**Electrical Circuits**

This discussion will focus on using matrices to answer questions related to electrical circuits. We will provide the basic ideas from physics and see how matrices are useful in this subject. An electrical circuit consists of several components some of which are

- Batteries

- Resisters

- Wires

A *battery* provides current (in volts) to
the circuit, a* resister* converts electrical
energy into other useful energy such as light reducing the current, and a *wire*
allows the current to flow through it without increasing or reducing the
current. The example below shows an electrical circuit diagram.

In this circuit diagram there are three batteries and four resisters.
As you will notice the diagram contains plenty of additional notes. The
batteries' electrical potential difference is measured in *volts*.
The battery to the left is a 60 volt battery, the
middle battery is an 80 volt battery, and the
voltage of the battery to the right has yet to be determined. The
resisters are measured in *ohms*. We use
the Greek letter W as the unit
indicator. The currents I_{1} and I_{2}
are measured in amperes. In the diagram above the both currents have yet
to be determined.

You will also notice the letters a, b, c, d, e,
and f labeled on the circuit diagram. These
mark important points in the diagram. Points b
and e represent nodes. A*
node* is a point where three or more wires connect. Points
a, c, d, and f are not nodes, however as we
shall see next, it is convenient to label them.

A voltage *loop* is a closed connection
within a circuit. That is a piece of the circuit beginning at a point and
ending at the same point. We will be interested in loops that do not
contain any sub loops. There are two such loops in the above diagram:

a ---> b ---> e ---> f ---> a

and

b ---> c ---> d ---> e ---> b

A change in voltage occurs when a current passes through a battery. For example, on the 60 volt battery, a current flowing upwards (from "-" to "+") will gain 60 volts while a current flowing downwards (from "+" to "-") will lose 60 volts.

The voltage through a resistor is related by

V = IR

The sign is positive if the measurement is taken against the current flow and the sign is negative of the measurement is taken in the direction of the current flow.

Kirchhoff came up with two law for electrical circuits that will help us find the unknown quantities.

**Kirchhoff's Voltage Law:**
Around any voltage loop, the total electrical potential difference is zero.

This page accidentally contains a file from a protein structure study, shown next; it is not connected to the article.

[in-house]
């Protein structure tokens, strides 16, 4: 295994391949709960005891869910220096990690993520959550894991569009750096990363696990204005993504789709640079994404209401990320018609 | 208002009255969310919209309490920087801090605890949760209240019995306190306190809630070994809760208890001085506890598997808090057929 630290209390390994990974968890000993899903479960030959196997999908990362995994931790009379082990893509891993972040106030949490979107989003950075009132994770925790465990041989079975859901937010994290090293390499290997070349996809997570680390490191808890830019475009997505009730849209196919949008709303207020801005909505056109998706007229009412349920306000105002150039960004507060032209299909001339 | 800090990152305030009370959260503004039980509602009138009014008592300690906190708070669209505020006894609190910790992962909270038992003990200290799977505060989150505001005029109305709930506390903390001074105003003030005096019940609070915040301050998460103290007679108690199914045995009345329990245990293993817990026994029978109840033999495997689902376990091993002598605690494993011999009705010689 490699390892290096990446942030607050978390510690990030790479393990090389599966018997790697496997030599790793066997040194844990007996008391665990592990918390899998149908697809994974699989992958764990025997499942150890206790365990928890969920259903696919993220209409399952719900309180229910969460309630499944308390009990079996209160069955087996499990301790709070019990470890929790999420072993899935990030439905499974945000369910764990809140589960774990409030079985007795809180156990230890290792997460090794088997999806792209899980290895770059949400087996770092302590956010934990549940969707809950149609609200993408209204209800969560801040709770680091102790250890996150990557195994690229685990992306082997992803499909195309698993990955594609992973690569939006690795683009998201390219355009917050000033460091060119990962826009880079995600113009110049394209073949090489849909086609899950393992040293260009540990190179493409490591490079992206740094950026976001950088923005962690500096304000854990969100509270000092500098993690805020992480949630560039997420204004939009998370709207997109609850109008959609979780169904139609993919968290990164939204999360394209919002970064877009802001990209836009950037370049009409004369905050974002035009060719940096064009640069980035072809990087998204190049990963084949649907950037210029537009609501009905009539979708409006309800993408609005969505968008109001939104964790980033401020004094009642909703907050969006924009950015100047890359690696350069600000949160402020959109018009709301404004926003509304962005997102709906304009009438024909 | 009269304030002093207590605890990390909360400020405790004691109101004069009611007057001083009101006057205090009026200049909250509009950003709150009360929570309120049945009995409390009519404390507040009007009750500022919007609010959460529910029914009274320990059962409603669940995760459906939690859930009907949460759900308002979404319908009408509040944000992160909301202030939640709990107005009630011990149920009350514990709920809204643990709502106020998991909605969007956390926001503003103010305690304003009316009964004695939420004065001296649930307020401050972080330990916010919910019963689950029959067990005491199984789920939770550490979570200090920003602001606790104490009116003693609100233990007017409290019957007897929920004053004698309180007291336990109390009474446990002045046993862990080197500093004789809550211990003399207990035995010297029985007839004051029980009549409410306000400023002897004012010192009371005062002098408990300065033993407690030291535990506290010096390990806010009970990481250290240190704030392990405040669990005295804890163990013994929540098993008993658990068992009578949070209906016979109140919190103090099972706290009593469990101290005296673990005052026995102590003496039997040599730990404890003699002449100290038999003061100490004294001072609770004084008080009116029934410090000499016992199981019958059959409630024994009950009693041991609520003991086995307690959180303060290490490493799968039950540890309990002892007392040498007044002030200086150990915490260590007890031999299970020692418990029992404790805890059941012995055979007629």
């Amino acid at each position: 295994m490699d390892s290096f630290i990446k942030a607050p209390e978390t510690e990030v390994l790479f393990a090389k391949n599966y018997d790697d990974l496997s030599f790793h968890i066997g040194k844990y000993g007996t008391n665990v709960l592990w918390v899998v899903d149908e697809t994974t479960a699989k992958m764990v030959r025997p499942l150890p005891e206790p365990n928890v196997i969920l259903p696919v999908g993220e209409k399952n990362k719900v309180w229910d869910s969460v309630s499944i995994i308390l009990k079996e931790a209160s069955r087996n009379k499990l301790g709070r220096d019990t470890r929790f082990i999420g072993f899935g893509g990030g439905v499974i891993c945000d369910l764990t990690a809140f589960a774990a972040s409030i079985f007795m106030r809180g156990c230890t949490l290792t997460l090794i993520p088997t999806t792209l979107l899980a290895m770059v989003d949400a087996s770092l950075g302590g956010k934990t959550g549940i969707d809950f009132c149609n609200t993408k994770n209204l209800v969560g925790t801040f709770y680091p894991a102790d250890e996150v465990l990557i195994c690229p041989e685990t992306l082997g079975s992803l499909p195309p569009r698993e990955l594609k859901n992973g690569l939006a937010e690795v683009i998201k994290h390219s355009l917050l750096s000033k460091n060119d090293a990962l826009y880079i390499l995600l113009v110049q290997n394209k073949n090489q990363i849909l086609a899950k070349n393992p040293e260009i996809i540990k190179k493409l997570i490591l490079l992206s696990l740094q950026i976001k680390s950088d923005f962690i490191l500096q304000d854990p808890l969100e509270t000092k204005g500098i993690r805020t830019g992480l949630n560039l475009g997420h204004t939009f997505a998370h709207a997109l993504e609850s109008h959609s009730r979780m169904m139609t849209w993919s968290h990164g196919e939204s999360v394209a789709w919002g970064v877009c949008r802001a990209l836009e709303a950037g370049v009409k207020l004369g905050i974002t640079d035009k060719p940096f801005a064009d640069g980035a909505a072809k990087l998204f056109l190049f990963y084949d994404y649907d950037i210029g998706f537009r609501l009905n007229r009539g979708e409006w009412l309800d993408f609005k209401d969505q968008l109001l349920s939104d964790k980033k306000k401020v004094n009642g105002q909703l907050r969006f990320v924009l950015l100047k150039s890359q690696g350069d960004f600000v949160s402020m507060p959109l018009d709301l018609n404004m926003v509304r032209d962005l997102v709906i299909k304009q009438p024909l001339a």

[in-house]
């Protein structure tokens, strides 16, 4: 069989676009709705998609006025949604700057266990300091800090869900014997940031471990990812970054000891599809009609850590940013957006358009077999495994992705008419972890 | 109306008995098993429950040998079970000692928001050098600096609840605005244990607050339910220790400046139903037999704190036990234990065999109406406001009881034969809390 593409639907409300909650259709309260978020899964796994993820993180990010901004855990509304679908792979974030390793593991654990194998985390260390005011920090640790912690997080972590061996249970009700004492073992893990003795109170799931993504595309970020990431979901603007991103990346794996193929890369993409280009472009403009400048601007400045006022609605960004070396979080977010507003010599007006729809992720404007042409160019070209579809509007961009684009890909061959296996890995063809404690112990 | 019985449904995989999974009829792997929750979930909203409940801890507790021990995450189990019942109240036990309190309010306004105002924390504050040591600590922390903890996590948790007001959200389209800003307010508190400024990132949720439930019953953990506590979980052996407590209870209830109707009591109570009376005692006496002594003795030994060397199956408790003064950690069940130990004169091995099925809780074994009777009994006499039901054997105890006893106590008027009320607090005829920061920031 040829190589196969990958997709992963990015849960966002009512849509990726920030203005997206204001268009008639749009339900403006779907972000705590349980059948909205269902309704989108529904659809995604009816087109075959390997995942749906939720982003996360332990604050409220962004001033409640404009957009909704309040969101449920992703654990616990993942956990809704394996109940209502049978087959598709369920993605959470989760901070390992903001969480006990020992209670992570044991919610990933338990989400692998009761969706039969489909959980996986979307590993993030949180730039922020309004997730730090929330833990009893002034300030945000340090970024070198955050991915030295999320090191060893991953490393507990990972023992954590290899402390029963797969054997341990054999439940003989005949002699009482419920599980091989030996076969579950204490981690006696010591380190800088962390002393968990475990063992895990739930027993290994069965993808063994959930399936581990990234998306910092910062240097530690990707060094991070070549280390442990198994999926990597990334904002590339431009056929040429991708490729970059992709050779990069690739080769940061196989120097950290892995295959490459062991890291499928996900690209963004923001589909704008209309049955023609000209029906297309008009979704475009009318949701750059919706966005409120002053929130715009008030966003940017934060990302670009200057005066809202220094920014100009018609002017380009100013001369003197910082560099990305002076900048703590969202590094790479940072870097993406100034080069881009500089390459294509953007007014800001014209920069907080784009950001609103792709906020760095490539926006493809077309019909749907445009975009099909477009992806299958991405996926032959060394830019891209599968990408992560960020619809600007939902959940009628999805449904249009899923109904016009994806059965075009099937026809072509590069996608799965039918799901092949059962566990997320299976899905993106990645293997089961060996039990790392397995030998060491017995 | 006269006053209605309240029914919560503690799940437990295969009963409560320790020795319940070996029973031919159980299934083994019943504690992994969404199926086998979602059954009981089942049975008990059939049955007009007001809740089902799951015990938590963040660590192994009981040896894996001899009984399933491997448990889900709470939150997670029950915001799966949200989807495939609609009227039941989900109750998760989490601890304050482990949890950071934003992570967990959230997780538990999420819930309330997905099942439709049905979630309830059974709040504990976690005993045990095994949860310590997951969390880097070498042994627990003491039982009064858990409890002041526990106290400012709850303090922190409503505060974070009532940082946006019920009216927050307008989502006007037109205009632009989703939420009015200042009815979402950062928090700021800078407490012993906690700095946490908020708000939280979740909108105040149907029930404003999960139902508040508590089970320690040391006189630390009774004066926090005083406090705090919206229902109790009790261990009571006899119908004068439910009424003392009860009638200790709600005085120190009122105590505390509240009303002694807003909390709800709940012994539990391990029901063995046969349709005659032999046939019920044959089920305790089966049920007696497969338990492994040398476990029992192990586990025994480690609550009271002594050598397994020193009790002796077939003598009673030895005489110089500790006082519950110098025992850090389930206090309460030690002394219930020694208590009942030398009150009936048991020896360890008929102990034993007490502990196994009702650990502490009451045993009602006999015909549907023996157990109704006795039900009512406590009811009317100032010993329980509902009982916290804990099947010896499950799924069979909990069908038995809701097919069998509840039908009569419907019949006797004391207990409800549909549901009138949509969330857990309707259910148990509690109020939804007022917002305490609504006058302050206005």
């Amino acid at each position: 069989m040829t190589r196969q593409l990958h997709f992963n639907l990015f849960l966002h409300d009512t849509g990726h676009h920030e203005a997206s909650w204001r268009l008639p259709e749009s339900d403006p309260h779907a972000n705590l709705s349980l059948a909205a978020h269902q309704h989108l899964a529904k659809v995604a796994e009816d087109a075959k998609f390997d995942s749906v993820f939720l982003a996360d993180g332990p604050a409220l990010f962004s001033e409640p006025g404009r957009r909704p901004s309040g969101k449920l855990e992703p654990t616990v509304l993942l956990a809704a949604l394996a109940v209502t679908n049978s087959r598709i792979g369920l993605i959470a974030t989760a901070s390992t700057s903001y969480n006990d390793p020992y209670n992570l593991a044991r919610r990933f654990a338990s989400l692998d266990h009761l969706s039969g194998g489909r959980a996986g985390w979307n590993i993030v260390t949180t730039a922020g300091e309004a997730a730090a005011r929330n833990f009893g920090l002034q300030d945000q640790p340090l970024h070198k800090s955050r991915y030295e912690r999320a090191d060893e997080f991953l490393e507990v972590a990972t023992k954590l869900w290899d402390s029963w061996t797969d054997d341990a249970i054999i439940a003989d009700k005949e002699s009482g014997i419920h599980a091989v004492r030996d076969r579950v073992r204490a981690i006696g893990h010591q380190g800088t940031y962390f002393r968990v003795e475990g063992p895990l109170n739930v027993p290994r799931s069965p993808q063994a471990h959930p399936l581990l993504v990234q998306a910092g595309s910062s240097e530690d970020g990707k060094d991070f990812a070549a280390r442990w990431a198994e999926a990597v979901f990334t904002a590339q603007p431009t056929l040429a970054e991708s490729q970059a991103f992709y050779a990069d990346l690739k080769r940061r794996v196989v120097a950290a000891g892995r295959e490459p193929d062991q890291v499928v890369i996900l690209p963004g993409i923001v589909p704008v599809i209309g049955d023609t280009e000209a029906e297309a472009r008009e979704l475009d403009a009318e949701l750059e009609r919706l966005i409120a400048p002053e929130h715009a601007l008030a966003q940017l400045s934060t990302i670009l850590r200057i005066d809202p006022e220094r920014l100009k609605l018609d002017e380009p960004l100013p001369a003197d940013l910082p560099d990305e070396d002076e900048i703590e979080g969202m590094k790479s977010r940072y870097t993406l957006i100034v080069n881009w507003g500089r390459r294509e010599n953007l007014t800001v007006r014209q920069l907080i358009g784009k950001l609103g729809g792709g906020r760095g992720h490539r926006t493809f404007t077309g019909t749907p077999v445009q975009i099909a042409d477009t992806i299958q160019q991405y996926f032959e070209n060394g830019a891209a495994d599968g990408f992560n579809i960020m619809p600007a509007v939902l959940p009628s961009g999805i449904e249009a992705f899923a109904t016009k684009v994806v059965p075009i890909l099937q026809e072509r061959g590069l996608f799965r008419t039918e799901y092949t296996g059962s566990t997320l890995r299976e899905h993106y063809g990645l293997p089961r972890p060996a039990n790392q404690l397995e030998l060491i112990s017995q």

**Kirchhoff's Current Law:**
At any current node, the flow of all currents into the node equals the flow of
all currents out of the node.

The first law is often called conservation of energy and the second law is often called conservation of charge.

We now have all the ingredients necessary to solve our problem. We will
use Kirchhoff's two laws and the help of matrices to find the unknown currents
and voltage. First we give a direction to the two currents. Later we
may change the directions. Let I_{1}
flow from e to f to a
to b and let I_{2}
flow from b to c to d
to e. We begin with the loops. Consider
the loop

a ---> b ---> e ---> f ---> a

From a to b, the
current I_{1} passes through a resistor of 3
amps hence the potential difference is

-3I_{1}

From b to e, the current passes though a battery with an 80 V voltage drop will have a potential difference of

80

From e to f the current passes through a resistor of 1 amp hence the potential difference is

-I_{1}

From f to a, the current passes though a battery with an 60 V voltage gain will have a potential difference of

60

Kirchhoff's voltage law tells us that

-3I_{1}
+ 80 - I_{1} + 60 = 0

or

-4I_{1}
= -140

Using Kirchhoff's voltage law on the loop

b ---> c ---> d ---> e ---> b

-2I_{2} -
E - 3I_{2} - 80 = 0

or

5I_{2} +
E = -80

Now we use Kirchhoff's current law. For the node b, the sum of the currents going in are

I_{1} +
13

and the current going out is

I_{2}

So that

I_{1} +
13 = I_{2}

or

I_{1} - I_{2}
= -13

The node e gives

I_{2}
= I_{1} + 13

Notice that this gives us no new information. We have the three equations

-4I_{1}
= -140

5I_{2}
+ E = -80

I_{1}
- I_{2} = -13

This can be written in matrix form as

or with the augmented matrix

Now we can rref the matrix to get

We have that

I_{1} = -35 I_{2}
= -22 E = 30

Typically
we want to present currents to be positive, so we change the orientation if I_{1}
to go from b to a to f
to e and say that I_{1}
= 35.

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